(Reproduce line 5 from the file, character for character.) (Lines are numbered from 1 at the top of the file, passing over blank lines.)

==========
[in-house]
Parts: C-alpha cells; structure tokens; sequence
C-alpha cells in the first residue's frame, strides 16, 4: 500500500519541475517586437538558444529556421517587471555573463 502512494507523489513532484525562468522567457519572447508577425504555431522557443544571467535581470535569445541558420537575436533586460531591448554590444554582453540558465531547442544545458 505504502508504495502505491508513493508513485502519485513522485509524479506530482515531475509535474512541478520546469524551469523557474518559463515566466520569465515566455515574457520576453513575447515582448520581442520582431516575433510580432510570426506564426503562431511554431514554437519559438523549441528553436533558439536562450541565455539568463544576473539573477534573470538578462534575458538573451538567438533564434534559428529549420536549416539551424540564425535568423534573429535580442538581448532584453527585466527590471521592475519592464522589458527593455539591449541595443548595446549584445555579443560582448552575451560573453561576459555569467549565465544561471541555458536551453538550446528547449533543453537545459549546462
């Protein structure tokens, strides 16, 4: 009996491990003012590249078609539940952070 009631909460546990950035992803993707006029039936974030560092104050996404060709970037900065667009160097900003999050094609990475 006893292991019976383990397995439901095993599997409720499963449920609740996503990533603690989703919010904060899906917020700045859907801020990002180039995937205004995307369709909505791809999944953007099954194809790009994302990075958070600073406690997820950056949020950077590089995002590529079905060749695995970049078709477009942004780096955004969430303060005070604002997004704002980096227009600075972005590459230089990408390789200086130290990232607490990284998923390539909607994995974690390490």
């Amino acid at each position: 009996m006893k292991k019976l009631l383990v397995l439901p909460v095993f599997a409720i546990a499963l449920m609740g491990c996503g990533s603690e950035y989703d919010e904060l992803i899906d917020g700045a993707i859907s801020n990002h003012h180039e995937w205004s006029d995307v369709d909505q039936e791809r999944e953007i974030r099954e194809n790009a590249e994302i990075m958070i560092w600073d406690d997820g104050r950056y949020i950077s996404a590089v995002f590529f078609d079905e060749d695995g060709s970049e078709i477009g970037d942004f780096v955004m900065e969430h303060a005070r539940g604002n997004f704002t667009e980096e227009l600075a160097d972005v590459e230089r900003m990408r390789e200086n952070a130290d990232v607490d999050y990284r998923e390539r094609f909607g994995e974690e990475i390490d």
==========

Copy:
């Amino acid at each position: 009996m006893k292991k019976l009631l383990v397995l439901p909460v095993f599997a409720i546990a499963l449920m609740g491990c996503g990533s603690e950035y989703d919010e904060l992803i899906d917020g700045a993707i859907s801020n990002h003012h180039e995937w205004s006029d995307v369709d909505q039936e791809r999944e953007i974030r099954e194809n790009a590249e994302i990075m958070i560092w600073d406690d997820g104050r950056y949020i950077s996404a590089v995002f590529f078609d079905e060749d695995g060709s970049e078709i477009g970037d942004f780096v955004m900065e969430h303060a005070r539940g604002n997004f704002t667009e980096e227009l600075a160097d972005v590459e230089r900003m990408r390789e200086n952070a130290d990232v607490d999050y990284r998923e390539r094609f909607g994995e974690e990475i390490d």